19 December 2011
I use Impro-Visor in teaching a class on jazz improvisation (Music 84 at Harvey Mudd College). A sample syllabus is found here. Harvey Mudd College does not offer a music major, but some students minor in music. The students generally excel in mathematics, engineering, and the sciences, and music seems to go along with these skills to a great degree.
I give students assignments of writing out solos for one or two choruses of a tune that we happen to be studying that semester. For reasons I state elsewhere, I think this a better exercise than transcribing another personŐs solo, regardless of how famous. Here are the steps:
1. I give a demonstration of how to use Impro-Visor during the class.
2. The assignment is issued, usually a week before it is due. Normally I email, or let the students download, a leadsheet with chords, but no melody. I typically provide versions for concert treble clef, bass clef, Bb, and Eb transpositions.
3. Students email their assignments to me prior to class (by attaching Impro-Visor leadsheets, which are just text files). Ideally each student can also play his/her solo, although I have tended to be not so strict on this. It is easy to write beyond oneŐs means.
4. Off-line, I create a composite leadsheet with each studentŐs solo being one chorus. I label the choruses with their first names, so that I can find any studentŐs solo easily in Impro-Visor, as those names show up as chorus tabs in the leadsheet window. This is pretty easy to do. I open two windows, one with an individualŐs leadsheet and the other with the composite, to which I add chorus tabs as I go. The trickiest part is when students write their solos for transposing instruments. Then I have to use Impro-VisorŐs transposition facility to bring the solo back to concert pitch, which takes a half-minute or so extra.
5. During class, we play the composite and watch it being played in Impro-Visor using an LCD projector.
6. During class, I ask the students to critique each otherŐs work, and I add my remarks. Sometimes we stop the playback at a specific point for discussion, or return that point later.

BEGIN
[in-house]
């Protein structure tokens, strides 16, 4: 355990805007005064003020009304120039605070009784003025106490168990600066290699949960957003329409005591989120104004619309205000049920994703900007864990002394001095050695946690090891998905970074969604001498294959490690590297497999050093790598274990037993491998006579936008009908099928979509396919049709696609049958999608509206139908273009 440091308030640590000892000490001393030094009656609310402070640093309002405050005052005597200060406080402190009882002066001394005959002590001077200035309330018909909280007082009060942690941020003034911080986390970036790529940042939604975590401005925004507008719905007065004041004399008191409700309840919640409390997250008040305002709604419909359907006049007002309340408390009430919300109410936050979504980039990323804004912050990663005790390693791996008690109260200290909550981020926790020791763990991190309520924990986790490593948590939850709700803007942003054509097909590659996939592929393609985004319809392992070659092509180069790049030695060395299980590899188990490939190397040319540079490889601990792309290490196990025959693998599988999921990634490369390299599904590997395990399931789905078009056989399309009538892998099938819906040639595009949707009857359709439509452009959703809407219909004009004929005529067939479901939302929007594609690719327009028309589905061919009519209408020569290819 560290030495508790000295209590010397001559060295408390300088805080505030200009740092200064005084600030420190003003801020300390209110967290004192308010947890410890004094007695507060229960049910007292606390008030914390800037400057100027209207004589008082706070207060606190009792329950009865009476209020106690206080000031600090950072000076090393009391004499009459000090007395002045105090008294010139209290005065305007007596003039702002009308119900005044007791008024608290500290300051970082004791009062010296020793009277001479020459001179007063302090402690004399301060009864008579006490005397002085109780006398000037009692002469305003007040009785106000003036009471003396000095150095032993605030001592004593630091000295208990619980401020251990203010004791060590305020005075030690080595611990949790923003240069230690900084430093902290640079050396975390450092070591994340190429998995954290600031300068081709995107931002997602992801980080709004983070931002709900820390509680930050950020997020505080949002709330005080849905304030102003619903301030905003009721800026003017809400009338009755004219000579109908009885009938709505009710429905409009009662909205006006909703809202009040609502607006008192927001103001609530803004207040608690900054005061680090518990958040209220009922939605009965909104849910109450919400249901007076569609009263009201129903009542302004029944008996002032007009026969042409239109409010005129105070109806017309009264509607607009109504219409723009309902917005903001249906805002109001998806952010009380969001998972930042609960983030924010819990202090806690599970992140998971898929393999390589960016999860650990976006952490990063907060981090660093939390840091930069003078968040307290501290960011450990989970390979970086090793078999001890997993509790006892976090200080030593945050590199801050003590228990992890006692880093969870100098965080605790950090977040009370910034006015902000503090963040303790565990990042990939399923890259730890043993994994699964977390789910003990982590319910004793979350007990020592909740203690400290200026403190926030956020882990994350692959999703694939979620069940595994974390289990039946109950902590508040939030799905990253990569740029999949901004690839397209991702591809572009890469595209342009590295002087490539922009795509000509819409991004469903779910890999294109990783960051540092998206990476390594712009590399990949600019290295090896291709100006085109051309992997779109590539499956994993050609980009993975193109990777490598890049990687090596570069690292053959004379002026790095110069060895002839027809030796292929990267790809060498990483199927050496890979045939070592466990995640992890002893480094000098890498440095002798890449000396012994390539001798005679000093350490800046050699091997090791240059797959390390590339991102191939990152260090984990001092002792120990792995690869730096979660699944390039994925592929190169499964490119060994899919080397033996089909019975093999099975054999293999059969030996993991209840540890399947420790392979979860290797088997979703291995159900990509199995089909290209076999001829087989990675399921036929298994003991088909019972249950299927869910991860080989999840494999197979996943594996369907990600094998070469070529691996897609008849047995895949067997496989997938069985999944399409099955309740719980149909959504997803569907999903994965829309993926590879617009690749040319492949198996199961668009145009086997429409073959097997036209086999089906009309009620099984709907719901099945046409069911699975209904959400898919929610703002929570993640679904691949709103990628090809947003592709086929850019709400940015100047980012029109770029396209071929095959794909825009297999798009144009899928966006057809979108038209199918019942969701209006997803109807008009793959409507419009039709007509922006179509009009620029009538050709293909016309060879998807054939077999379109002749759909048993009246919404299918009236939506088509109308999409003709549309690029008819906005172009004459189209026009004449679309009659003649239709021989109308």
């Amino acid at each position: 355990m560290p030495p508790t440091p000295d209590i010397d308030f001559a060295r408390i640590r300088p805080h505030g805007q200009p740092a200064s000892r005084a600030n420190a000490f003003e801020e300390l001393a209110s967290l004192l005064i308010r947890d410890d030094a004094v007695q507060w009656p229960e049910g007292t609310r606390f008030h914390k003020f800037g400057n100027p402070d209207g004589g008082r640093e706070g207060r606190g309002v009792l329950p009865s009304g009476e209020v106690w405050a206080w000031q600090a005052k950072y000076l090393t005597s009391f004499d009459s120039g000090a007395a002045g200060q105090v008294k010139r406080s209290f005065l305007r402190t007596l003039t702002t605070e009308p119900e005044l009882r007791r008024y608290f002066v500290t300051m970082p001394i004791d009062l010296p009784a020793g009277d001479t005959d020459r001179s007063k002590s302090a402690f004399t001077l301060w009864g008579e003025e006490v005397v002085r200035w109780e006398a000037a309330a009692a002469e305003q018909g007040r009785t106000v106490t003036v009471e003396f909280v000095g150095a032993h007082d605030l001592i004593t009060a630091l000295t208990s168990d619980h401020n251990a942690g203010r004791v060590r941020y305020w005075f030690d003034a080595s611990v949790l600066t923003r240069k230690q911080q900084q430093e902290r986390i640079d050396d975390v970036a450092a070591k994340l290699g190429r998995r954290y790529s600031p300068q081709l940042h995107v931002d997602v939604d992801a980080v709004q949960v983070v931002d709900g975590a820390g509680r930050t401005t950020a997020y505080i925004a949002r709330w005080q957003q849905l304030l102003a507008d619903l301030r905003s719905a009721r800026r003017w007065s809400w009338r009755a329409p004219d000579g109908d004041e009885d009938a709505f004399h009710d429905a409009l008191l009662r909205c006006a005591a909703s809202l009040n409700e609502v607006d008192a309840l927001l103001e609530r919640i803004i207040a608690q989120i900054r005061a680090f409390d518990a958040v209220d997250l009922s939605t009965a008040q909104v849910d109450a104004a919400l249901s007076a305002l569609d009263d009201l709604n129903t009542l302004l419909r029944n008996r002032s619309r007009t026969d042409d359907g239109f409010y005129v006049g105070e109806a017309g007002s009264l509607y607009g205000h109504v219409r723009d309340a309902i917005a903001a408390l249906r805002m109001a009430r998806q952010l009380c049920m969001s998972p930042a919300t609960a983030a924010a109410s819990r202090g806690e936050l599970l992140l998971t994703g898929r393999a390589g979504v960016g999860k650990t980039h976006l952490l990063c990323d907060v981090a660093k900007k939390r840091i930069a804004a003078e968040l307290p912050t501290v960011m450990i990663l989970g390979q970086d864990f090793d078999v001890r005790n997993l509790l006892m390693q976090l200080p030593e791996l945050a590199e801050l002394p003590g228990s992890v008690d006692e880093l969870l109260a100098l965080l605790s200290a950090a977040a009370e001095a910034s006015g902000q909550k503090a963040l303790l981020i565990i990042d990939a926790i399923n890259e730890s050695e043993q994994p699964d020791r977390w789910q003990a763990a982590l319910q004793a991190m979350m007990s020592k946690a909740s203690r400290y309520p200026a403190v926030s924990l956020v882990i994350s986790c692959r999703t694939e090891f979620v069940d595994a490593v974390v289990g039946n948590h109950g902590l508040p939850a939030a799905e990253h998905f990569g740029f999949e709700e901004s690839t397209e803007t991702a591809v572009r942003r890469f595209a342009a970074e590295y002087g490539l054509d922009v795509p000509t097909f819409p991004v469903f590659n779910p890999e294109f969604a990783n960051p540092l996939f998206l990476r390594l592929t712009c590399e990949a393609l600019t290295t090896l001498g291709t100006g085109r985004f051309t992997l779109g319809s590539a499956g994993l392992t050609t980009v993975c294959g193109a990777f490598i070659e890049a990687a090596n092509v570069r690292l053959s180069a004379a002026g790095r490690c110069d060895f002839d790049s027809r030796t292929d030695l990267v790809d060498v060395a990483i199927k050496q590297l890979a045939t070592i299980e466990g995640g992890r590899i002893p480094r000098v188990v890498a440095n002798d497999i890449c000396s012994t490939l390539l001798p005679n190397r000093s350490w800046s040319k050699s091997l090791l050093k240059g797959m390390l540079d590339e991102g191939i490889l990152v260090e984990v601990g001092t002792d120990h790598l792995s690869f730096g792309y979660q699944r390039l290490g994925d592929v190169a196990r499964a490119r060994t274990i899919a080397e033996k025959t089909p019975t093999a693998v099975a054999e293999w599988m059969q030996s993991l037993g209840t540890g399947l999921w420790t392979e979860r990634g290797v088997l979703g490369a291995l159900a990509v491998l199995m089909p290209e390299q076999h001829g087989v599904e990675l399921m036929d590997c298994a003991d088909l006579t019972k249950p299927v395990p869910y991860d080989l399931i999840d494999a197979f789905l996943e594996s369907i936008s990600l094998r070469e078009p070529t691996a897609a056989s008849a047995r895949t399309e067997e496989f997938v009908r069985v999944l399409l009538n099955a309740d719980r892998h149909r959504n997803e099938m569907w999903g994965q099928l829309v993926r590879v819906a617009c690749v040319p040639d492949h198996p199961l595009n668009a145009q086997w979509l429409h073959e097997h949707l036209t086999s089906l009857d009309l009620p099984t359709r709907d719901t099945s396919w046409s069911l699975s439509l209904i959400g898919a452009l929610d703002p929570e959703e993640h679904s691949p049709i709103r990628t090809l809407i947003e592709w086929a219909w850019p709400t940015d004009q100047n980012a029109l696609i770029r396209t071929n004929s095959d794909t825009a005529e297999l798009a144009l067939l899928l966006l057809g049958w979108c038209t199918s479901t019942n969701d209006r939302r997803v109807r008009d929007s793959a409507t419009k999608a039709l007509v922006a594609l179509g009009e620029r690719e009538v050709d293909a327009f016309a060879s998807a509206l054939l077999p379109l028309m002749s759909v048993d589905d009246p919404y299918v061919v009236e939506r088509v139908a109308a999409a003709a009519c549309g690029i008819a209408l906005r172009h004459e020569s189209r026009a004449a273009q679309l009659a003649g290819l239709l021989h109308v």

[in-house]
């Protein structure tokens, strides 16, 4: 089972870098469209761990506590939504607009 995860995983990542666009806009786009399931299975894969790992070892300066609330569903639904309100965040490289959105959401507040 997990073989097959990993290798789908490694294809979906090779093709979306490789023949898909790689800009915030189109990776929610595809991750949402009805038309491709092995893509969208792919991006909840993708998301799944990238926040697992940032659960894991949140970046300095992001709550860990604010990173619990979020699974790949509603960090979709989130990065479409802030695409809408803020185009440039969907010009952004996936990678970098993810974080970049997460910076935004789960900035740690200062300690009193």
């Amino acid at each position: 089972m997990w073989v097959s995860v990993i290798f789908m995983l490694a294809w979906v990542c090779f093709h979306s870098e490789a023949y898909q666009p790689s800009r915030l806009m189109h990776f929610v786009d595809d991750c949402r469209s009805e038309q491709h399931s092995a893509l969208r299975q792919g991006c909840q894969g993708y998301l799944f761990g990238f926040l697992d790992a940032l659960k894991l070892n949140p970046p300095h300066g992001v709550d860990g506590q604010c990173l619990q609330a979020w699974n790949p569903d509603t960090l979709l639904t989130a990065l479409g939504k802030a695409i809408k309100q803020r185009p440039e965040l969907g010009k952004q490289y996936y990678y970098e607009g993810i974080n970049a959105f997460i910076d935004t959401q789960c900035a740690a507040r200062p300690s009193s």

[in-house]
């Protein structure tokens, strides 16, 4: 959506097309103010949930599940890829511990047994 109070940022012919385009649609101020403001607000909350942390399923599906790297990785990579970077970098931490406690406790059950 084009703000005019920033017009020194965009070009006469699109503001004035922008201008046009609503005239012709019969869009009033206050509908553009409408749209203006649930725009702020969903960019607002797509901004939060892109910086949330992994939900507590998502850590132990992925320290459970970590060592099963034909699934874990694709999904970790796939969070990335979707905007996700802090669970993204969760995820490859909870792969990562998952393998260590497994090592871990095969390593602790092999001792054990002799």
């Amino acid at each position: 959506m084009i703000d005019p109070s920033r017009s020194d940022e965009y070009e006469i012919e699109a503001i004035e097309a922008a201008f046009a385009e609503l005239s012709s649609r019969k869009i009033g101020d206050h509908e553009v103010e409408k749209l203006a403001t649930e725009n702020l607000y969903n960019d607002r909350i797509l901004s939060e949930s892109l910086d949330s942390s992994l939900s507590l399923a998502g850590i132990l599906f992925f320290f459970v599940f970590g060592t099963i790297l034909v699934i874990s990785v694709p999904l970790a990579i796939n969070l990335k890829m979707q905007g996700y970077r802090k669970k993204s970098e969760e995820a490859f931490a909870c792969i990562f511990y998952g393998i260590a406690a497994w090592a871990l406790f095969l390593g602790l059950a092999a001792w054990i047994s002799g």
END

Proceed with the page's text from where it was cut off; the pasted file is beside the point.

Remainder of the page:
It is not possible to provide a control, as if this were a scientific experiment, to objectively test the validity of my approach. The class makeup is different each time and I canŐt have the same student both do the assignments and not do them. However, I have found subjectively over the years that students learn to play jazz better having gone through these exercises than they did before I started using them.
My class features a final performance, in which each student improvises in at least one small combo. We are usually studying tunes from a single composer, using with music selected from an Aebersold or Hal Leonard play-along book. Often the student has no prior jazz experience. In some cases, a more advanced student may play in three or four combos. The combos are decided toward the end of the course, after everyone has had a chance to work on some tunes and decide which are most suitable for their respective levels.
Below, I give examples of composites from various assignments. You can compare the variety of artistry, creativity, proficiency and jazz knowledge of the students. In the cases where more than one assignment appears in a given semester, hopefully you can detect improvement, although the second solo is usually on a more difficult piece. Each page consist of images of the solos, a MIDI file so that you can hear them, and the Impro-Visor leadsheet file, in case you want to experiment with that.
It takes quite a bit of work to create one of these composite web pages, so I will be adding to them as I get time.
Impro-Visor uses optional note head coloration to give visual feedback: Black = chord tone; Green = color tone (sonorous with chord); Blue = approach tone (chromatic step away from chord or color tone); Red = none of the above (may be a scale tone, or just totally outside). As you listen to the solos, see if the inharmonious sounds correspond to ones with red color.
á Ba-lue Bolivar Ba-lues Are (by Thelonious Monk, Spring 2007)
Nutty (by Thelonious Monk, Spring 2007)
á Manteca (bridge section only, by Dizzy Gillespie, Fall 2007)
á MomentŐs Notice (by John Coltrane, Fall 2008)
Song for Strayhorn
(by Gerry Mulligan, contrafacts rather than solos,
á Blues in the Closet (by Oscar Pettiford, Fall 2010)
Some of the issues that I, or other students, often bring out in critiques are:
or quoting the melody (generally good).
another tune (good, but rarely happens, because the studentsŐ knowledge of
standard jazz repertoire is usually pretty limited).
swing feel. (Note that Impro-Visor provides the swing
to eighth-notes for swing styles. But it is still
possible for the solo not to ŇswingÓ by awkward placement of notes.)
fourths over major chords and unresolving fourths
over dominants. I try to get the students to hear this mistake, before the
assignment is issued, but it doesnŐt always sink in.
notes that are outside the harmony (which show up as red on the leadsheet), particularly wrong thirds and sevenths.
much tendency to start everything on the beat.
leaving enough breathing space.
good sense of sections.
occurs in abrupt bursts.
are too busy or difficult to play. Too much virtuosity.
á Parts have awkward or extreme range jumps.
Sometimes a solo might just be boring, although this tends to be less frequent than one might expect. Sometimes it is a result of waiting until the last minute to do the assignment. More often the solo is downright pretty.